Apr 30, 2018

14 min read

Three ways to hop aboard the RSS revival with self-hosting

Written by

Vippy The VPS

RSS is back, baby!

Well, Real Simple Syndication (or Rich Site Summary, for those who like to be technically correct) never went anywhere—no, not even after the death of Google Reader. Many did, however, forget about RSS’ potential in the years since. Now, the tech community seems particularly eager to make a return to the calmer days of hand-picking which blogs and sources you want to read and doing so in a straightforward, ad-free environment.

In the Hacker News comments to a blog post titled "Now Is The Perfect Time For An RSS Renaissance," a handful of commenters recommended some projects they use to self-host their own RSS reader. Considering I’ve written about how easy it can be to install Miniflux via Docker, I thought this was an opportune moment to hop back into the landscape of RSS readers—particularly those you self-host on a server of your own—and see how to hop aboard this revival.

The landscape of self-hosted RSS

For those who don’t know what “self-hosted” or “self-hosting” is, I highly recommend our primer on that very subject—What the Heck is Self-Hosting? A Guide to ‘Owning’ Your Webapps.

In a nutshell, self-hosting is running a web application on a virtual private server (VPS) you own, rather than using an app like Feedly, which is owned and operated by someone else. By self-hosting, you keep all your data to yourself, and remain completely in control—no sudden Google Reader phase-outs for you!

We’ve listed a number of the self-hosted RSS options on our ultimate guide to self-hosted alternatives, but let’s take a minute to investigate three of the most popular RSS readers out there.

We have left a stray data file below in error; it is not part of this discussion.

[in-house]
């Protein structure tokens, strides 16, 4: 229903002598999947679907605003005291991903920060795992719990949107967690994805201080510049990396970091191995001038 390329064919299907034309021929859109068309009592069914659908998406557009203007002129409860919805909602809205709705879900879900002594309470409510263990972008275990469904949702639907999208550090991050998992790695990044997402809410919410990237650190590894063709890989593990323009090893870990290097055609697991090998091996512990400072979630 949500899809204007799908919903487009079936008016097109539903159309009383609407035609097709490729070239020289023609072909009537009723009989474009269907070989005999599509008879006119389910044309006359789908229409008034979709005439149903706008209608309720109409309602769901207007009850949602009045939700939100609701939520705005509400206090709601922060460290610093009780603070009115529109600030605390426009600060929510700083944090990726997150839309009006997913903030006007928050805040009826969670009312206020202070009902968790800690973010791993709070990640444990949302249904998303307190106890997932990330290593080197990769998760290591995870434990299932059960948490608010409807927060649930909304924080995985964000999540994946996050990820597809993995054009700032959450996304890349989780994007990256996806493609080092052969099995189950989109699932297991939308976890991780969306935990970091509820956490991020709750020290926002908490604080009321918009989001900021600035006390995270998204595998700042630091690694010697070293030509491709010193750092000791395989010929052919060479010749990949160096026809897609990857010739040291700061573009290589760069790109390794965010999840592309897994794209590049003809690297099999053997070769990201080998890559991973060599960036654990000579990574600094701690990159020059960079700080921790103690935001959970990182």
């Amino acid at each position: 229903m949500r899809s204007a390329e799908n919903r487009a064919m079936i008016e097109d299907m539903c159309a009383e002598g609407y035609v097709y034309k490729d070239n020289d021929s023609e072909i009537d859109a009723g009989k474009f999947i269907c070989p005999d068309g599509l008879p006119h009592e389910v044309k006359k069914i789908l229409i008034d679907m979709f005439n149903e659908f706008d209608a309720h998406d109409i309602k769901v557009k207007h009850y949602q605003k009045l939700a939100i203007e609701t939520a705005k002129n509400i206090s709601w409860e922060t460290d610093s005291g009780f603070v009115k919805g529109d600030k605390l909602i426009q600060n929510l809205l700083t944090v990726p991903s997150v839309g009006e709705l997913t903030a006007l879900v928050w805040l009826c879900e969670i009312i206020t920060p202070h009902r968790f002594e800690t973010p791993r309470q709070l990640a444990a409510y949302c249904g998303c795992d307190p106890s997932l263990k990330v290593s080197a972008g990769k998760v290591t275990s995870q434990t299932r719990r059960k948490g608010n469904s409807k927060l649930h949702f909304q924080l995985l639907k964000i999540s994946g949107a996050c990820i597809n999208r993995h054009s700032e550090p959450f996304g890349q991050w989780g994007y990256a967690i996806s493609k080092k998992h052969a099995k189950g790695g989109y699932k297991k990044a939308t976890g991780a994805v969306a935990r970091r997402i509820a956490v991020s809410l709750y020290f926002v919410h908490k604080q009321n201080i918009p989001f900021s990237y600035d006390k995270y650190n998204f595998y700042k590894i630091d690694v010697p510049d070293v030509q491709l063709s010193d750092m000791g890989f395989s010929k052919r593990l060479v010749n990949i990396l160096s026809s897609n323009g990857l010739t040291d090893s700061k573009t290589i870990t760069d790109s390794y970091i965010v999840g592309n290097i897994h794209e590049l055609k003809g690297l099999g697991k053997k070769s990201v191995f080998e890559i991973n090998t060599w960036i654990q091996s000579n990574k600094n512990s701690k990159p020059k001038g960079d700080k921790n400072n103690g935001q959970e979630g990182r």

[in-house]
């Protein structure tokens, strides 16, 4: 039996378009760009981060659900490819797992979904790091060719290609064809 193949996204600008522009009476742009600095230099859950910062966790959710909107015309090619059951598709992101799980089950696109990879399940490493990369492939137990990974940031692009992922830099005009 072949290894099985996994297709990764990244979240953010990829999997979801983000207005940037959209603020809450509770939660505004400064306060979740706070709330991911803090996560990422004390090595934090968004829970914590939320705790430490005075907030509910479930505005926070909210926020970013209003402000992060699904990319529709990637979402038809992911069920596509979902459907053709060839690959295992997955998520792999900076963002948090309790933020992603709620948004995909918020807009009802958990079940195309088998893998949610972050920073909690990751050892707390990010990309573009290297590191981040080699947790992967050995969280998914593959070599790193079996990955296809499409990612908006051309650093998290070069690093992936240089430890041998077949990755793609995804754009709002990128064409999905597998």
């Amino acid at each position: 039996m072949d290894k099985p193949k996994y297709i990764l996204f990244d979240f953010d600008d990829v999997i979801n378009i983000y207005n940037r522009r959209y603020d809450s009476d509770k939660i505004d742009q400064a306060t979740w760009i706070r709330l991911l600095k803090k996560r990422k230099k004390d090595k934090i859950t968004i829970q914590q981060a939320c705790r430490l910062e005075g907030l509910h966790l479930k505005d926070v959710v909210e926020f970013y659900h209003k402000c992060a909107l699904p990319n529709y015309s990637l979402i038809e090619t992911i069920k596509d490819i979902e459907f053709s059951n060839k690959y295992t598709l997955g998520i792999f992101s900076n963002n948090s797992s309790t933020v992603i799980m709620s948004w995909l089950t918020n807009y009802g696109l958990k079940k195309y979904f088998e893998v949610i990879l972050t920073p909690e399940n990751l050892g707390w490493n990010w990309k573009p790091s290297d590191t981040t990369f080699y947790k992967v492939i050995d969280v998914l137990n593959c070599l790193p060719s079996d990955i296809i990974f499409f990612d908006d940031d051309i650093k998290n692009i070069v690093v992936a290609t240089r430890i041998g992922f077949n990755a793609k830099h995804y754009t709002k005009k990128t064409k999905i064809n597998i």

Tiny Tiny RSS

It seems that, far and away, the most popular choice here is Tiny Tiny RSS, often stylized as tt-rss. It’s been around forever, is fully open source, and is built with PHP, which means it can run pretty much anywhere there’s a LAMP stack.

Tiny Tiny RSS also has an official Android app, and you can access your data via third-party clients like FeedTheMoney. The consensus is that tt-rss is the most feature-rich self-hosted RSS reader out there. But how does it install, and how does it feel?

Installing tt-rss

In the default, recommended installation, you’ll have a LAMP stack running on your VPS, which you’ll use to serve the PHP files that make tt-rss possible. That might be fine for a lot of people, but I prefer to containerize apps (especially ones I might not stick with). There is no official Docker support, but I did find one project on GitHub, docker-ttrss that seemed promising.

Per the instructions, I started up a Postgres database container:

$ docker run -d --name ttrssdb nornagon/postgres

Once that was running, I started up the tt-rss container:

$ docker run -d --link ttrssdb:db -p 80:80 clue/ttrss

I was surprised, given that the Dockerfile is 3 years old, that the installation worked perfectly!

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